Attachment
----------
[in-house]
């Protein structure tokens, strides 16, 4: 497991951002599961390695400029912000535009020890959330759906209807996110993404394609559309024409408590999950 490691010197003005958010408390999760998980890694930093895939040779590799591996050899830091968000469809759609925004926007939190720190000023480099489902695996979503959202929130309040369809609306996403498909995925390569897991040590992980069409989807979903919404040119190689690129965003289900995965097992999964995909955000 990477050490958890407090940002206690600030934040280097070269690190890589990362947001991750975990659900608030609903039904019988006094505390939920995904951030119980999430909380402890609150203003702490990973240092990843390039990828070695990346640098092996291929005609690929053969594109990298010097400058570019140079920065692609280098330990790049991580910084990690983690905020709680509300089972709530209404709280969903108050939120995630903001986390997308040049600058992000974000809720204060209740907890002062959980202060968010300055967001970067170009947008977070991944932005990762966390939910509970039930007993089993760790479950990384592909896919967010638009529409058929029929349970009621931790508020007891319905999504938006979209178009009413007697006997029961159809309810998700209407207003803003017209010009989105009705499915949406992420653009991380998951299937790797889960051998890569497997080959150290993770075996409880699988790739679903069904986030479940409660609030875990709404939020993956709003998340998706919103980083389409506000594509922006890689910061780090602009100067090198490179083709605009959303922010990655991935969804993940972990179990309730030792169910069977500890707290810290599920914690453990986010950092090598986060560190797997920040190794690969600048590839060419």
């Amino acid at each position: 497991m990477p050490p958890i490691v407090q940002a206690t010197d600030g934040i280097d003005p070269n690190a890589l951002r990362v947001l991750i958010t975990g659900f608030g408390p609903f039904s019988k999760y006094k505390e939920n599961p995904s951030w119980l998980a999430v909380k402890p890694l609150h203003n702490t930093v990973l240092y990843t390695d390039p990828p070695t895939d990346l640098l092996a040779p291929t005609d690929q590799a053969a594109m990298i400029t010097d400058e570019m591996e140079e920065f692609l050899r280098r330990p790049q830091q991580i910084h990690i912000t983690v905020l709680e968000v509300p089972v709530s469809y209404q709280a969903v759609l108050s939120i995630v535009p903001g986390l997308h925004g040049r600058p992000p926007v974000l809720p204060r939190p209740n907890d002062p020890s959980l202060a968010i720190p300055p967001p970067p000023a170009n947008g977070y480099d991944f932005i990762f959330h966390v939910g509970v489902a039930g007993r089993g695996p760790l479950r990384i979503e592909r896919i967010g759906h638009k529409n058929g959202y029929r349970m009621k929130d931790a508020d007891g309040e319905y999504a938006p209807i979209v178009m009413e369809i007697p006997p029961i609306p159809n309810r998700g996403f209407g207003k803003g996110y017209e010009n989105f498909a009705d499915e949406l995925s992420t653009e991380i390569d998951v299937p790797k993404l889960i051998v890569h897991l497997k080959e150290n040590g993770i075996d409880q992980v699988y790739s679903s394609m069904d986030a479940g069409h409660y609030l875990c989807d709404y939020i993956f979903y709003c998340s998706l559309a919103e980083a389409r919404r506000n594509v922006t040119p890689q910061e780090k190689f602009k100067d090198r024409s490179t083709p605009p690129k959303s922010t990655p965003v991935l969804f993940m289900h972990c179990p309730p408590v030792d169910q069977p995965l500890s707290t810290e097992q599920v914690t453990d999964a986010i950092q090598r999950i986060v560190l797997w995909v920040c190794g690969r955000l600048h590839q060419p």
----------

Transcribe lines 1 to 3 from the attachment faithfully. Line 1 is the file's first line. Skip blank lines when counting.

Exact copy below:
[in-house]
């Protein structure tokens, strides 16, 4: 497991951002599961390695400029912000535009020890959330759906209807996110993404394609559309024409408590999950 490691010197003005958010408390999760998980890694930093895939040779590799591996050899830091968000469809759609925004926007939190720190000023480099489902695996979503959202929130309040369809609306996403498909995925390569897991040590992980069409989807979903919404040119190689690129965003289900995965097992999964995909955000 990477050490958890407090940002206690600030934040280097070269690190890589990362947001991750975990659900608030609903039904019988006094505390939920995904951030119980999430909380402890609150203003702490990973240092990843390039990828070695990346640098092996291929005609690929053969594109990298010097400058570019140079920065692609280098330990790049991580910084990690983690905020709680509300089972709530209404709280969903108050939120995630903001986390997308040049600058992000974000809720204060209740907890002062959980202060968010300055967001970067170009947008977070991944932005990762966390939910509970039930007993089993760790479950990384592909896919967010638009529409058929029929349970009621931790508020007891319905999504938006979209178009009413007697006997029961159809309810998700209407207003803003017209010009989105009705499915949406992420653009991380998951299937790797889960051998890569497997080959150290993770075996409880699988790739679903069904986030479940409660609030875990709404939020993956709003998340998706919103980083389409506000594509922006890689910061780090602009100067090198490179083709605009959303922010990655991935969804993940972990179990309730030792169910069977500890707290810290599920914690453990986010950092090598986060560190797997920040190794690969600048590839060419």
């Amino acid at each position: 497991m990477p050490p958890i490691v407090q940002a206690t010197d600030g934040i280097d003005p070269n690190a890589l951002r990362v947001l991750i958010t975990g659900f608030g408390p609903f039904s019988k999760y006094k505390e939920n599961p995904s951030w119980l998980a999430v909380k402890p890694l609150h203003n702490t930093v990973l240092y990843t390695d390039p990828p070695t895939d990346l640098l092996a040779p291929t005609d690929q590799a053969a594109m990298i400029t010097d400058e570019m591996e140079e920065f692609l050899r280098r330990p790049q830091q991580i910084h990690i912000t983690v905020l709680e968000v509300p089972v709530s469809y209404q709280a969903v759609l108050s939120i995630v535009p903001g986390l997308h925004g040049r600058p992000p926007v974000l809720p204060r939190p209740n907890d002062p020890s959980l202060a968010i720190p300055p967001p970067p000023a170009n947008g977070y480099d991944f932005i990762f959330h966390v939910g509970v489902a039930g007993r089993g695996p760790l479950r990384i979503e592909r896919i967010g759906h638009k529409n058929g959202y029929r349970m009621k929130d931790a508020d007891g309040e319905y999504a938006p209807i979209v178009m009413e369809i007697p006997p029961i609306p159809n309810r998700g996403f209407g207003k803003g996110y017209e010009n989105f498909a009705d499915e949406l995925s992420t653009e991380i390569d998951v299937p790797k993404l889960i051998v890569h897991l497997k080959e150290n040590g993770i075996d409880q992980v699988y790739s679903s394609m069904d986030a479940g069409h409660y609030l875990c989807d709404y939020i993956f979903y709003c998340s998706l559309a919103e980083a389409r919404r506000n594509v922006t040119p890689q910061e780090k190689f602009k100067d090198r024409s490179t083709p605009p690129k959303s922010t990655p965003v991935l969804f993940m289900h972990c179990p309730p408590v030792d169910q069977p995965l500890s707290t810290e097992q599920v914690t453990d999964a986010i950092q090598r999950i986060v560190l797997w995909v920040c190794g690969r955000l600048h590839q060419p």